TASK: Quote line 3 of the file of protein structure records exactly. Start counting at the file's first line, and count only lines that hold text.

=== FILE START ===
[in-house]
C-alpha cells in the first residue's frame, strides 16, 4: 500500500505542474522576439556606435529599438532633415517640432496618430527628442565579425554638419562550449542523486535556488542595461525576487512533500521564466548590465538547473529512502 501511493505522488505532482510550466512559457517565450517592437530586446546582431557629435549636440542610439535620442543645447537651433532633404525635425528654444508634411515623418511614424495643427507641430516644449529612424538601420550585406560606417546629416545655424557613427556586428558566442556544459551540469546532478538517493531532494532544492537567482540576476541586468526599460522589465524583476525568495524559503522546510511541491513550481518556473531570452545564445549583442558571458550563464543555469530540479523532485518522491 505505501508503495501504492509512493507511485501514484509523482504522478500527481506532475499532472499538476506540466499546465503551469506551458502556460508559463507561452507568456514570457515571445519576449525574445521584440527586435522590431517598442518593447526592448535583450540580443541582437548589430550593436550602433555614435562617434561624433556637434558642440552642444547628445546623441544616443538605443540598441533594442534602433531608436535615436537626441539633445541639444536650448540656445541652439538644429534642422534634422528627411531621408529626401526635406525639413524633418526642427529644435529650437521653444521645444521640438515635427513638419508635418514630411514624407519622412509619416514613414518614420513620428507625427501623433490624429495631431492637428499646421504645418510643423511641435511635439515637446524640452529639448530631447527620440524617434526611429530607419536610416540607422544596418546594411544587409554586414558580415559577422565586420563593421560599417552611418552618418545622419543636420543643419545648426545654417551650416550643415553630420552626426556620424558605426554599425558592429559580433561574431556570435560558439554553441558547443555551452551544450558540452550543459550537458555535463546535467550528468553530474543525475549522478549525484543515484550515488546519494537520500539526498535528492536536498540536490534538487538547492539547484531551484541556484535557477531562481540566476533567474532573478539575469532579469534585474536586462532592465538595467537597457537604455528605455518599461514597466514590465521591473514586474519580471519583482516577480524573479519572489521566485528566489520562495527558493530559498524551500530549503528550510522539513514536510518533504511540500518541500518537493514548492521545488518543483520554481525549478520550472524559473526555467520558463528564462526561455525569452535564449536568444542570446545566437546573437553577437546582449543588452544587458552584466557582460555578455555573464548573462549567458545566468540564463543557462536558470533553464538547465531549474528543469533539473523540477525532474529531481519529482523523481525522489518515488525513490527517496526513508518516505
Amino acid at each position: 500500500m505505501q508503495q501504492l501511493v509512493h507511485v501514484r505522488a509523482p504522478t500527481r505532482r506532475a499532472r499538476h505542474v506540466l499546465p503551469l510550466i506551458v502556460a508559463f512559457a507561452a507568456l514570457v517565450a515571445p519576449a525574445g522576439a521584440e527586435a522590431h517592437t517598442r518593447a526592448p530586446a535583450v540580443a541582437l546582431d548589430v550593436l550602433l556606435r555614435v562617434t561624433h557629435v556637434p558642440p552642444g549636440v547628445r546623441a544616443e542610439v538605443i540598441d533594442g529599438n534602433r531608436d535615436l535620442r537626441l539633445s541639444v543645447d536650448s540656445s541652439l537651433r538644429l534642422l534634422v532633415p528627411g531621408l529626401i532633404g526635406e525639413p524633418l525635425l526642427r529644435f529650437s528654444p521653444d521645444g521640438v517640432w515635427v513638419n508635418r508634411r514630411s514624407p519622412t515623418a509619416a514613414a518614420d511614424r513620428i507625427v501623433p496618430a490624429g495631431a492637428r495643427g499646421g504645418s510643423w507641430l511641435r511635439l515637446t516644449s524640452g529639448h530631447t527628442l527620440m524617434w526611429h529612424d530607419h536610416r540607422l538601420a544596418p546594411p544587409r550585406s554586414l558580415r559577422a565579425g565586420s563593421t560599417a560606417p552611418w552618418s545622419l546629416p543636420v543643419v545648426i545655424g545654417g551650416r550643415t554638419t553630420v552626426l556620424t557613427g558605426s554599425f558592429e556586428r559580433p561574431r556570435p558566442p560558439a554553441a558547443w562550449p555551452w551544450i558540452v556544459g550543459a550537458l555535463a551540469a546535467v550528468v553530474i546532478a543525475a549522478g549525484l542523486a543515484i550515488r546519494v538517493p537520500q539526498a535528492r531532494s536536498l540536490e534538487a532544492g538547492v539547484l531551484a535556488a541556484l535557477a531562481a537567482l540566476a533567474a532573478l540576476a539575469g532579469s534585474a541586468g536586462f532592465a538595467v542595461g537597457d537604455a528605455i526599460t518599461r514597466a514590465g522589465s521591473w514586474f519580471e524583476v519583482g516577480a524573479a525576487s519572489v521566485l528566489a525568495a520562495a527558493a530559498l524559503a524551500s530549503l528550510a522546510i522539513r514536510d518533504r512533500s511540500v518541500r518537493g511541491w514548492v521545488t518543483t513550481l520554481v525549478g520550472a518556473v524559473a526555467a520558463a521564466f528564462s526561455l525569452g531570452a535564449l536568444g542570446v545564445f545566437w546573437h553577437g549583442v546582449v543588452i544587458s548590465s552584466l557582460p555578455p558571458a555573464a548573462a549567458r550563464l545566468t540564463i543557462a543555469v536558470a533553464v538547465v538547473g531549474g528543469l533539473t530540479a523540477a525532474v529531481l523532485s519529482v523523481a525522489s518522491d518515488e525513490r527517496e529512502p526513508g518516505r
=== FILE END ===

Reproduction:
Amino acid at each position: 500500500m505505501q508503495q501504492l501511493v509512493h507511485v501514484r505522488a509523482p504522478t500527481r505532482r506532475a499532472r499538476h505542474v506540466l499546465p503551469l510550466i506551458v502556460a508559463f512559457a507561452a507568456l514570457v517565450a515571445p519576449a525574445g522576439a521584440e527586435a522590431h517592437t517598442r518593447a526592448p530586446a535583450v540580443a541582437l546582431d548589430v550593436l550602433l556606435r555614435v562617434t561624433h557629435v556637434p558642440p552642444g549636440v547628445r546623441a544616443e542610439v538605443i540598441d533594442g529599438n534602433r531608436d535615436l535620442r537626441l539633445s541639444v543645447d536650448s540656445s541652439l537651433r538644429l534642422l534634422v532633415p528627411g531621408l529626401i532633404g526635406e525639413p524633418l525635425l526642427r529644435f529650437s528654444p521653444d521645444g521640438v517640432w515635427v513638419n508635418r508634411r514630411s514624407p519622412t515623418a509619416a514613414a518614420d511614424r513620428i507625427v501623433p496618430a490624429g495631431a492637428r495643427g499646421g504645418s510643423w507641430l511641435r511635439l515637446t516644449s524640452g529639448h530631447t527628442l527620440m524617434w526611429h529612424d530607419h536610416r540607422l538601420a544596418p546594411p544587409r550585406s554586414l558580415r559577422a565579425g565586420s563593421t560599417a560606417p552611418w552618418s545622419l546629416p543636420v543643419v545648426i545655424g545654417g551650416r550643415t554638419t553630420v552626426l556620424t557613427g558605426s554599425f558592429e556586428r559580433p561574431r556570435p558566442p560558439a554553441a558547443w562550449p555551452w551544450i558540452v556544459g550543459a550537458l555535463a551540469a546535467v550528468v553530474i546532478a543525475a549522478g549525484l542523486a543515484i550515488r546519494v538517493p537520500q539526498a535528492r531532494s536536498l540536490e534538487a532544492g538547492v539547484l531551484a535556488a541556484l535557477a531562481a537567482l540566476a533567474a532573478l540576476a539575469g532579469s534585474a541586468g536586462f532592465a538595467v542595461g537597457d537604455a528605455i526599460t518599461r514597466a514590465g522589465s521591473w514586474f519580471e524583476v519583482g516577480a524573479a525576487s519572489v521566485l528566489a525568495a520562495a527558493a530559498l524559503a524551500s530549503l528550510a522546510i522539513r514536510d518533504r512533500s511540500v518541500r518537493g511541491w514548492v521545488t518543483t513550481l520554481v525549478g520550472a518556473v524559473a526555467a520558463a521564466f528564462s526561455l525569452g531570452a535564449l536568444g542570446v545564445f545566437w546573437h553577437g549583442v546582449v543588452i544587458s548590465s552584466l557582460p555578455p558571458a555573464a548573462a549567458r550563464l545566468t540564463i543557462a543555469v536558470a533553464v538547465v538547473g531549474g528543469l533539473t530540479a523540477a525532474v529531481l523532485s519529482v523523481a525522489s518522491d518515488e525513490r527517496e529512502p526513508g518516505r